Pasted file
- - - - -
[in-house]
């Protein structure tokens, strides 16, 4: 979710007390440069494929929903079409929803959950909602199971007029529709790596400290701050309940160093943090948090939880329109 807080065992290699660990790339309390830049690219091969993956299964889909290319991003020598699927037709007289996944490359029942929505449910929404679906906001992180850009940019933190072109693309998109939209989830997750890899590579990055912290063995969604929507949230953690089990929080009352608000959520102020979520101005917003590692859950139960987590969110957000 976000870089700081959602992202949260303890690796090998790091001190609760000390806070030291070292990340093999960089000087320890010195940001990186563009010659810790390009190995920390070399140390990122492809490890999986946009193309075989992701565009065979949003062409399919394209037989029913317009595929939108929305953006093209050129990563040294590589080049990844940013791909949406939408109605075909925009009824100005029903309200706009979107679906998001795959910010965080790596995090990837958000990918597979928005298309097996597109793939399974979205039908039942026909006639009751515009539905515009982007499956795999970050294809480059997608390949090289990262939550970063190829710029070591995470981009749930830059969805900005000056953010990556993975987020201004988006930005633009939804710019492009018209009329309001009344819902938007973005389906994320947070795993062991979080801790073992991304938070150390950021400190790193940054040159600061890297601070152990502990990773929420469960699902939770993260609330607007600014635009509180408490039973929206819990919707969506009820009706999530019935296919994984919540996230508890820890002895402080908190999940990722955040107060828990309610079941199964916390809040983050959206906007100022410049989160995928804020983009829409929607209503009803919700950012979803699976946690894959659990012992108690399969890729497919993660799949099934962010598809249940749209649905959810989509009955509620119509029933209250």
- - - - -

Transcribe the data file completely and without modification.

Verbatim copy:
[in-house]
């Protein structure tokens, strides 16, 4: 979710007390440069494929929903079409929803959950909602199971007029529709790596400290701050309940160093943090948090939880329109 807080065992290699660990790339309390830049690219091969993956299964889909290319991003020598699927037709007289996944490359029942929505449910929404679906906001992180850009940019933190072109693309998109939209989830997750890899590579990055912290063995969604929507949230953690089990929080009352608000959520102020979520101005917003590692859950139960987590969110957000 976000870089700081959602992202949260303890690796090998790091001190609760000390806070030291070292990340093999960089000087320890010195940001990186563009010659810790390009190995920390070399140390990122492809490890999986946009193309075989992701565009065979949003062409399919394209037989029913317009595929939108929305953006093209050129990563040294590589080049990844940013791909949406939408109605075909925009009824100005029903309200706009979107679906998001795959910010965080790596995090990837958000990918597979928005298309097996597109793939399974979205039908039942026909006639009751515009539905515009982007499956795999970050294809480059997608390949090289990262939550970063190829710029070591995470981009749930830059969805900005000056953010990556993975987020201004988006930005633009939804710019492009018209009329309001009344819902938007973005389906994320947070795993062991979080801790073992991304938070150390950021400190790193940054040159600061890297601070152990502990990773929420469960699902939770993260609330607007600014635009509180408490039973929206819990919707969506009820009706999530019935296919994984919540996230508890820890002895402080908190999940990722955040107060828990309610079941199964916390809040983050959206906007100022410049989160995928804020983009829409929607209503009803919700950012979803699976946690894959659990012992108690399969890729497919993660799949099934962010598809249940749209649905959810989509009955509620119509029933209250």